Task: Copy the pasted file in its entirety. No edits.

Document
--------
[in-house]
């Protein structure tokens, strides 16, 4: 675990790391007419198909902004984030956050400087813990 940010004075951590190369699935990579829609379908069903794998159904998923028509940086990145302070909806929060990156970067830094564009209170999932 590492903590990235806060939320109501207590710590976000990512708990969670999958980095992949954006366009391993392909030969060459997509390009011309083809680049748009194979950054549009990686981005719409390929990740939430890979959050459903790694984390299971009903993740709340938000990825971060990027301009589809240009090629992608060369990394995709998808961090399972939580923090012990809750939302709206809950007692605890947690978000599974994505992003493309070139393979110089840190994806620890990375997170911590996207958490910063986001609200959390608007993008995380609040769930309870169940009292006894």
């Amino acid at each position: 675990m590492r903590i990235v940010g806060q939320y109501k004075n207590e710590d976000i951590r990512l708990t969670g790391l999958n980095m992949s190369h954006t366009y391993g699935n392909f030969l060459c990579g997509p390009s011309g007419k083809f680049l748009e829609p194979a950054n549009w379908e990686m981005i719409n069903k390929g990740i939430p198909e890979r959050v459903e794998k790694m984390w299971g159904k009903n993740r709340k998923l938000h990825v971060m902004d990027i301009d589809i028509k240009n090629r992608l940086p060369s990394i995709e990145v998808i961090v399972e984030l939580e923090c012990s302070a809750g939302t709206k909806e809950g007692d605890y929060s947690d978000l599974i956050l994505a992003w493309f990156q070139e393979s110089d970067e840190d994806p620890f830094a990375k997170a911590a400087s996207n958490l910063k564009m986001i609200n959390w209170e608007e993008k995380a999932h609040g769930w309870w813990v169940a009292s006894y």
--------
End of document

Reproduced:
[in-house]
């Protein structure tokens, strides 16, 4: 675990790391007419198909902004984030956050400087813990 940010004075951590190369699935990579829609379908069903794998159904998923028509940086990145302070909806929060990156970067830094564009209170999932 590492903590990235806060939320109501207590710590976000990512708990969670999958980095992949954006366009391993392909030969060459997509390009011309083809680049748009194979950054549009990686981005719409390929990740939430890979959050459903790694984390299971009903993740709340938000990825971060990027301009589809240009090629992608060369990394995709998808961090399972939580923090012990809750939302709206809950007692605890947690978000599974994505992003493309070139393979110089840190994806620890990375997170911590996207958490910063986001609200959390608007993008995380609040769930309870169940009292006894």
């Amino acid at each position: 675990m590492r903590i990235v940010g806060q939320y109501k004075n207590e710590d976000i951590r990512l708990t969670g790391l999958n980095m992949s190369h954006t366009y391993g699935n392909f030969l060459c990579g997509p390009s011309g007419k083809f680049l748009e829609p194979a950054n549009w379908e990686m981005i719409n069903k390929g990740i939430p198909e890979r959050v459903e794998k790694m984390w299971g159904k009903n993740r709340k998923l938000h990825v971060m902004d990027i301009d589809i028509k240009n090629r992608l940086p060369s990394i995709e990145v998808i961090v399972e984030l939580e923090c012990s302070a809750g939302t709206k909806e809950g007692d605890y929060s947690d978000l599974i956050l994505a992003w493309f990156q070139e393979s110089d970067e840190d994806p620890f830094a990375k997170a911590a400087s996207n958490l910063k564009m986001i609200n959390w209170e608007e993008k995380a999932h609040g769930w309870w813990v169940a009292s006894y």